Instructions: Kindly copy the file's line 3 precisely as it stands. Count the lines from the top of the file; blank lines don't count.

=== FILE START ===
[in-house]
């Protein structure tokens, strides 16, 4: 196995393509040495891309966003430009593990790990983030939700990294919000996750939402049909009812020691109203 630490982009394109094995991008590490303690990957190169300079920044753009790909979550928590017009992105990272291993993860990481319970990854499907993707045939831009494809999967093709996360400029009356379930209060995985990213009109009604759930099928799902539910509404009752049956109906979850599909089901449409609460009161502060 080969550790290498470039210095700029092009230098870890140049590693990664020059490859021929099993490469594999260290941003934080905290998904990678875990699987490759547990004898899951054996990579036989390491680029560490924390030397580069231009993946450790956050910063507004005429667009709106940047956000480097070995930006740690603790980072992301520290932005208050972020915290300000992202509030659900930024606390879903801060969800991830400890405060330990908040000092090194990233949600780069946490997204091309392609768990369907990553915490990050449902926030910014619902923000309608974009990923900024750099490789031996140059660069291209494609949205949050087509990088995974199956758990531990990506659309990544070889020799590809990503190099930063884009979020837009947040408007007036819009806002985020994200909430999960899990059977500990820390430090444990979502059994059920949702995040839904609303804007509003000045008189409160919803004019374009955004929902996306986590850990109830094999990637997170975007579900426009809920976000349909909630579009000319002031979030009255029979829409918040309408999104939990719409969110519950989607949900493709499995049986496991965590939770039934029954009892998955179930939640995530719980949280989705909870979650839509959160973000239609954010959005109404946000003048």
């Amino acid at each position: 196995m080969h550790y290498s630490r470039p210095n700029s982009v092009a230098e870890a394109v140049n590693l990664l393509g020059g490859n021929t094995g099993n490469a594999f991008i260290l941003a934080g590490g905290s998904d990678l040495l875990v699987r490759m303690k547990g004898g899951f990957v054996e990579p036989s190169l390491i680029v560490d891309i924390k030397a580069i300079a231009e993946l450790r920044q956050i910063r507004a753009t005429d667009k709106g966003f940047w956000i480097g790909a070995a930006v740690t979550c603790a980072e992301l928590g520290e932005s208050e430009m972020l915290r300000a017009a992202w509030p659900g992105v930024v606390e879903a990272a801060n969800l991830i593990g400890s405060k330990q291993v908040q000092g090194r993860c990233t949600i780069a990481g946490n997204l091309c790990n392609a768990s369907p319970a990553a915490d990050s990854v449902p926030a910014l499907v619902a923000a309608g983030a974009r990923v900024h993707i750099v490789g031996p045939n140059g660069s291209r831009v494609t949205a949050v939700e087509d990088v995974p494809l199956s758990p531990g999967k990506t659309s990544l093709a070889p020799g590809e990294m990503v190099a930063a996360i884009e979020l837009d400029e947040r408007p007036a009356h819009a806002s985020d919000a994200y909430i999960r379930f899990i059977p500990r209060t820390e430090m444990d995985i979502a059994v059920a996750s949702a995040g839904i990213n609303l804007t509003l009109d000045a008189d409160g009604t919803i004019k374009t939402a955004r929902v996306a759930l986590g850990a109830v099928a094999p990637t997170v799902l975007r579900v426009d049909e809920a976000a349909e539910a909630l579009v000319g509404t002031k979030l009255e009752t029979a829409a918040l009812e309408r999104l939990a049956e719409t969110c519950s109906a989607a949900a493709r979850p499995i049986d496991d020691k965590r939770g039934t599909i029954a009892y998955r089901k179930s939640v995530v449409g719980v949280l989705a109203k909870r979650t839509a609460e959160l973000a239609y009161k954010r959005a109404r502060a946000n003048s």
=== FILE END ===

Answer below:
């Amino acid at each position: 196995m080969h550790y290498s630490r470039p210095n700029s982009v092009a230098e870890a394109v140049n590693l990664l393509g020059g490859n021929t094995g099993n490469a594999f991008i260290l941003a934080g590490g905290s998904d990678l040495l875990v699987r490759m303690k547990g004898g899951f990957v054996e990579p036989s190169l390491i680029v560490d891309i924390k030397a580069i300079a231009e993946l450790r920044q956050i910063r507004a753009t005429d667009k709106g966003f940047w956000i480097g790909a070995a930006v740690t979550c603790a980072e992301l928590g520290e932005s208050e430009m972020l915290r300000a017009a992202w509030p659900g992105v930024v606390e879903a990272a801060n969800l991830i593990g400890s405060k330990q291993v908040q000092g090194r993860c990233t949600i780069a990481g946490n997204l091309c790990n392609a768990s369907p319970a990553a915490d990050s990854v449902p926030a910014l499907v619902a923000a309608g983030a974009r990923v900024h993707i750099v490789g031996p045939n140059g660069s291209r831009v494609t949205a949050v939700e087509d990088v995974p494809l199956s758990p531990g999967k990506t659309s990544l093709a070889p020799g590809e990294m990503v190099a930063a996360i884009e979020l837009d400029e947040r408007p007036a009356h819009a806002s985020d919000a994200y909430i999960r379930f899990i059977p500990r209060t820390e430090m444990d995985i979502a059994v059920a996750s949702a995040g839904i990213n609303l804007t509003l009109d000045a008189d409160g009604t919803i004019k374009t939402a955004r929902v996306a759930l986590g850990a109830v099928a094999p990637t997170v799902l975007r579900v426009d049909e809920a976000a349909e539910a909630l579009v000319g509404t002031k979030l009255e009752t029979a829409a918040l009812e309408r999104l939990a049956e719409t969110c519950s109906a989607a949900a493709r979850p499995i049986d496991d020691k965590r939770g039934t599909i029954a009892y998955r089901k179930s939640v995530v449409g719980v949280l989705a109203k909870r979650t839509a609460e959160l973000a239609y009161k954010r959005a109404r502060a946000n003048s």